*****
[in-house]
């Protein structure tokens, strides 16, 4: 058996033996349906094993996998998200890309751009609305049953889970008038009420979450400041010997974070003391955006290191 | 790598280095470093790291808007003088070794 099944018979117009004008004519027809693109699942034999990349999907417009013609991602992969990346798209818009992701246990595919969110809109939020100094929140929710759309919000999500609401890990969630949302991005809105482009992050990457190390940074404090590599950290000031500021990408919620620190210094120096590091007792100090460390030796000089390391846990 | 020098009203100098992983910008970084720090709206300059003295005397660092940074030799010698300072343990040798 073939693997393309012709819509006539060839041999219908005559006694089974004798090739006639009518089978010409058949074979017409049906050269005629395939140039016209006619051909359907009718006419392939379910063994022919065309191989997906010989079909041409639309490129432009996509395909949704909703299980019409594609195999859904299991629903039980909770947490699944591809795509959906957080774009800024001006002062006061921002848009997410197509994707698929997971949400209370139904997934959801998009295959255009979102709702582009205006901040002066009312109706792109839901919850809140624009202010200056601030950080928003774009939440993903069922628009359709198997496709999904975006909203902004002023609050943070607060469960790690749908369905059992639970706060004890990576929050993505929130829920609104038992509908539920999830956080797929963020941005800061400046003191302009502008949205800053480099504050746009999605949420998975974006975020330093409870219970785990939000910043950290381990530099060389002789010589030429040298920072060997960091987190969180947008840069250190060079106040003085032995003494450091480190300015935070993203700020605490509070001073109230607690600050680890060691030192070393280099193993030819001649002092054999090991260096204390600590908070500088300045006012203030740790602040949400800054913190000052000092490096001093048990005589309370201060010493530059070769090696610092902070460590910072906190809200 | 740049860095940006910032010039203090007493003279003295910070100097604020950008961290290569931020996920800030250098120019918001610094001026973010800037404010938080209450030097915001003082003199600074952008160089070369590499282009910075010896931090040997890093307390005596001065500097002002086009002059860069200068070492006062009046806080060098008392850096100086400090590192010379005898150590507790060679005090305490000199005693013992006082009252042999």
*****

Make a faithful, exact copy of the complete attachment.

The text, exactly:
[in-house]
């Protein structure tokens, strides 16, 4: 058996033996349906094993996998998200890309751009609305049953889970008038009420979450400041010997974070003391955006290191 | 790598280095470093790291808007003088070794 099944018979117009004008004519027809693109699942034999990349999907417009013609991602992969990346798209818009992701246990595919969110809109939020100094929140929710759309919000999500609401890990969630949302991005809105482009992050990457190390940074404090590599950290000031500021990408919620620190210094120096590091007792100090460390030796000089390391846990 | 020098009203100098992983910008970084720090709206300059003295005397660092940074030799010698300072343990040798 073939693997393309012709819509006539060839041999219908005559006694089974004798090739006639009518089978010409058949074979017409049906050269005629395939140039016209006619051909359907009718006419392939379910063994022919065309191989997906010989079909041409639309490129432009996509395909949704909703299980019409594609195999859904299991629903039980909770947490699944591809795509959906957080774009800024001006002062006061921002848009997410197509994707698929997971949400209370139904997934959801998009295959255009979102709702582009205006901040002066009312109706792109839901919850809140624009202010200056601030950080928003774009939440993903069922628009359709198997496709999904975006909203902004002023609050943070607060469960790690749908369905059992639970706060004890990576929050993505929130829920609104038992509908539920999830956080797929963020941005800061400046003191302009502008949205800053480099504050746009999605949420998975974006975020330093409870219970785990939000910043950290381990530099060389002789010589030429040298920072060997960091987190969180947008840069250190060079106040003085032995003494450091480190300015935070993203700020605490509070001073109230607690600050680890060691030192070393280099193993030819001649002092054999090991260096204390600590908070500088300045006012203030740790602040949400800054913190000052000092490096001093048990005589309370201060010493530059070769090696610092902070460590910072906190809200 | 740049860095940006910032010039203090007493003279003295910070100097604020950008961290290569931020996920800030250098120019918001610094001026973010800037404010938080209450030097915001003082003199600074952008160089070369590499282009910075010896931090040997890093307390005596001065500097002002086009002059860069200068070492006062009046806080060098008392850096100086400090590192010379005898150590507790060679005090305490000199005693013992006082009252042999």